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Self Soothing tips

This time of year can become a little more stressful. Many of us are juggling work, family, end of school year activities, Christmas parties and really the list could just go on and on. Some of you may even be feeling a little out of control? Like you don’t know how to calm yourself down? Most of us do, at one time or another. Here are a few tips for learning how to self-soothe when it feels like your thoughts or body have taken over. That out of control feeling is usually associated with the sympathetic nervous system.

Our sympathetic nervous system is the part of our nervous system that mobilizes us into action. If our nervous system detects a threat, real or perceived, it will trigger our fight/flight/freeze response. If there isn’t a real threat, and we do not need the mobilization of our protective mechanisms, then we need to recruit our parasympathetic nervous system, which is the part that calms us down.

The vagus nerve is the most influential nerve in our parasympathetic nervous system. It functions like your body’s natural reset button. Learning how to stimulate your vagus nerve allows you to bring about the calm, collected feeling we all desire.

Vagus means wandering in Latin. The nerve was named the “wandering” nerve for the meandering path it takes from the brain to all the organs in the chest and abdomen. It is the longest nerve in the body and it influences heart rate, respiration, and digestion.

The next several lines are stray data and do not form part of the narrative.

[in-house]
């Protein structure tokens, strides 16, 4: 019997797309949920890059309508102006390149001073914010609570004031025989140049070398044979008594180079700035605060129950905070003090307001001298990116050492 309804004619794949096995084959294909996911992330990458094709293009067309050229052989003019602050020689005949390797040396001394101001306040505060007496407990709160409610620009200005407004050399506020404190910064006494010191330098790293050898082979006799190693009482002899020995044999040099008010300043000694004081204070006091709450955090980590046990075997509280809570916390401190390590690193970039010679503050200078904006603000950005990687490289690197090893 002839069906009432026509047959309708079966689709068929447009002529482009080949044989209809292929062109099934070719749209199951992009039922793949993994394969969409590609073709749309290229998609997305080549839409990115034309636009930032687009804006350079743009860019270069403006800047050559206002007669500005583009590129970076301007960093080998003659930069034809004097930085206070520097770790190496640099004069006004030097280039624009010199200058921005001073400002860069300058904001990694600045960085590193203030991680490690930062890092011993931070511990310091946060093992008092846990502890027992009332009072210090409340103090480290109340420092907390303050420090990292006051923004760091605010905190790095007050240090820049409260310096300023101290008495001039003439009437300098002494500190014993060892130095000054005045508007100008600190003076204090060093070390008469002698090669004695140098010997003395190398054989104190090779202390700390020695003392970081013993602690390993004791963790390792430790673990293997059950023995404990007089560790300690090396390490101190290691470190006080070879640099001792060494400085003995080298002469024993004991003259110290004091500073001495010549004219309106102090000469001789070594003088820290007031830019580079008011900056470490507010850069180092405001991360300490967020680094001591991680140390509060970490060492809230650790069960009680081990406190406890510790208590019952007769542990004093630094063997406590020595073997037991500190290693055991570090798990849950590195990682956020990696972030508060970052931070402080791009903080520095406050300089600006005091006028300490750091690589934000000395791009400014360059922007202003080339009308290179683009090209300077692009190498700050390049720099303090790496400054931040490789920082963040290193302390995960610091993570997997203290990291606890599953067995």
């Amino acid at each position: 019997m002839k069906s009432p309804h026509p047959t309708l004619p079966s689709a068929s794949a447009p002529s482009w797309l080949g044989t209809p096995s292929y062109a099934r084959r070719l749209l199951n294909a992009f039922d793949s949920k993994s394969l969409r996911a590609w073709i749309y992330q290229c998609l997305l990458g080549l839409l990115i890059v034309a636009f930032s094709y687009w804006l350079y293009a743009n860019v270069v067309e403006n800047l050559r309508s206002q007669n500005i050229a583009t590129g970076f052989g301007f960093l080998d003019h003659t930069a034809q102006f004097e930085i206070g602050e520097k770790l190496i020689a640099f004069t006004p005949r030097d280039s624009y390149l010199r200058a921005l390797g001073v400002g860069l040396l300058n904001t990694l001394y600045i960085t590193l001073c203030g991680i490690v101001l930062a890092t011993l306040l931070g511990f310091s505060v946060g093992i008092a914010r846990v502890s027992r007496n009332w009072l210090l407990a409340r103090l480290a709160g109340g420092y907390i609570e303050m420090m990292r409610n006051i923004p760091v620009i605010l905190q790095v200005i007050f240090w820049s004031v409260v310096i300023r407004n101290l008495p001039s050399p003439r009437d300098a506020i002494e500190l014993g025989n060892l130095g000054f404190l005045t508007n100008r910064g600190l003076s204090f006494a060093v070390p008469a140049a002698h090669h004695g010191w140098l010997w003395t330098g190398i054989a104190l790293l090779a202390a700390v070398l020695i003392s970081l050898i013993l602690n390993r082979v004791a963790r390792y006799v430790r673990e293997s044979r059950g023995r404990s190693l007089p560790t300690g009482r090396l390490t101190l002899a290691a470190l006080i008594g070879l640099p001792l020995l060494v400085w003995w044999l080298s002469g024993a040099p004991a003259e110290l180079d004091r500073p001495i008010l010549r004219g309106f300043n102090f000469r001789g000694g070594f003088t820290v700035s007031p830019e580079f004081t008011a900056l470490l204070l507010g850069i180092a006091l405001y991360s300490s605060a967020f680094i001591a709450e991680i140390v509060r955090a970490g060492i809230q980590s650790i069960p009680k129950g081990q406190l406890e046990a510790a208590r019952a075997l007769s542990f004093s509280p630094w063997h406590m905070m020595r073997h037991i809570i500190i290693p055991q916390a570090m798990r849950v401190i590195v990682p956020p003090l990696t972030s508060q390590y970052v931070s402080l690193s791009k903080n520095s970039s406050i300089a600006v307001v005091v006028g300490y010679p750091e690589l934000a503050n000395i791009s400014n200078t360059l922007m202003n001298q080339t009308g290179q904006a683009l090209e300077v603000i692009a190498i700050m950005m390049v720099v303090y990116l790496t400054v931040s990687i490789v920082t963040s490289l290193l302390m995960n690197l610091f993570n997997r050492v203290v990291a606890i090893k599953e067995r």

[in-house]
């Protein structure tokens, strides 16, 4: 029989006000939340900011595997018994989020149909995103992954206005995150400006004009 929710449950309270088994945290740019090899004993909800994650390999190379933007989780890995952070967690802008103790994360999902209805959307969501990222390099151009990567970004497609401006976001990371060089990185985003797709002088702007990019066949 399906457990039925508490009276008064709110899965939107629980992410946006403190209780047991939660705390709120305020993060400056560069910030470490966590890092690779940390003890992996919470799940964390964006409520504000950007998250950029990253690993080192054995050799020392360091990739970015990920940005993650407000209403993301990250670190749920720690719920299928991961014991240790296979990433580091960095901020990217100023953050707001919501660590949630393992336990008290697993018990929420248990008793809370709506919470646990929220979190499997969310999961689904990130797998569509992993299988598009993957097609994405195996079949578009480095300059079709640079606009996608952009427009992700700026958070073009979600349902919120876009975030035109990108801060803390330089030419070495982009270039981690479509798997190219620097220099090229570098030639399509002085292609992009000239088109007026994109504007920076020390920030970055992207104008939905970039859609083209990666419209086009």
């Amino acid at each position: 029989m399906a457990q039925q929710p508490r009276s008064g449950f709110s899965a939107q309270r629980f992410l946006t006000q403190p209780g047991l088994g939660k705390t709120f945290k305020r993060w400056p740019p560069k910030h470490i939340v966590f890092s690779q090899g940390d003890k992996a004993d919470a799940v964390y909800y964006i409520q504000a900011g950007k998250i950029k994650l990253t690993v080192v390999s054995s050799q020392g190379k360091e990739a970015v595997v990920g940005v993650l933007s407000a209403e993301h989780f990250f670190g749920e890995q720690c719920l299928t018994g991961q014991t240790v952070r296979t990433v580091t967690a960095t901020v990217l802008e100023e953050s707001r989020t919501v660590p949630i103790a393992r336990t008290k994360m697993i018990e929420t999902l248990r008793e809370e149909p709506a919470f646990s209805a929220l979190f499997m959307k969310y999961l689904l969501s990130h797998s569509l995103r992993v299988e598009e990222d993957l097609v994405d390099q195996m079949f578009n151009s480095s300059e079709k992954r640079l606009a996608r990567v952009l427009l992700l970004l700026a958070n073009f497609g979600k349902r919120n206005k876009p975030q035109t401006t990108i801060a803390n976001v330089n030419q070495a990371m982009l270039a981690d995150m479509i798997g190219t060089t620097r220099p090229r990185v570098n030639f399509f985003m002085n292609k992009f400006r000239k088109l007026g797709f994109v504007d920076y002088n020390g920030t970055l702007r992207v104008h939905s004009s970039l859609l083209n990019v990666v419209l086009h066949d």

It monitors activity in the liver, spleen, stomach, pancreases, heart, and lungs. The information from the vagus nerve is bidirectional, which means that the communication is from the brain down to the organs as well as from the organs up to the brain. In fact, most of the traffic in the vagus nerve (80 percent of its messages) travel upstream from the body to the brain.

Vagal Tone

The tone of the vagus nerve is significant to the activation of the parasympathetic nervous system. Heart rate variability is a way to measure vagal tone. As you breathe in, your heart-rate speeds up a little. As you breathe out, it slows down a little. The higher your vagal tone, the greater the difference between your inhalation heart-rate and your exhalation heart-rate. The higher the tone, the more efficient you are at relaxing.

Higher vagal tone is associated with better general health. It leads to better blood sugar regulation, reduced risk of stroke and cardiovascular disease, improved digestion and a reduction in migraines. Most importantly, it is associated with increased emotional stability, resiliency and longevity.

Lower vagal tone is associated with mood instability, depression, diabetes, chronic fatigue syndrome, cognitive impairment, chronic inflammation, and cardiovascular disease.

Stimulating the vagus nerve stimulates the parasympathetic nervous system, which in turns reduces our neurophysiological experience of stress. It reduces our heart rate and blood pressure. It influences the limbic system in our brain, where emotions are processed. It stimulates digestion and creates an increased feeling of well-being. Start practicing the art of stimulating your vagus nerve to relieve anxiety, depression, tension and the general sense of unease when stress builds up. I invite you to practice daily as a preventive measure to ensure greater emotional resilience and improved health.

If you would like to learn about the techniques recommended to use for activation of your vagus nerve please get in touch with me. 


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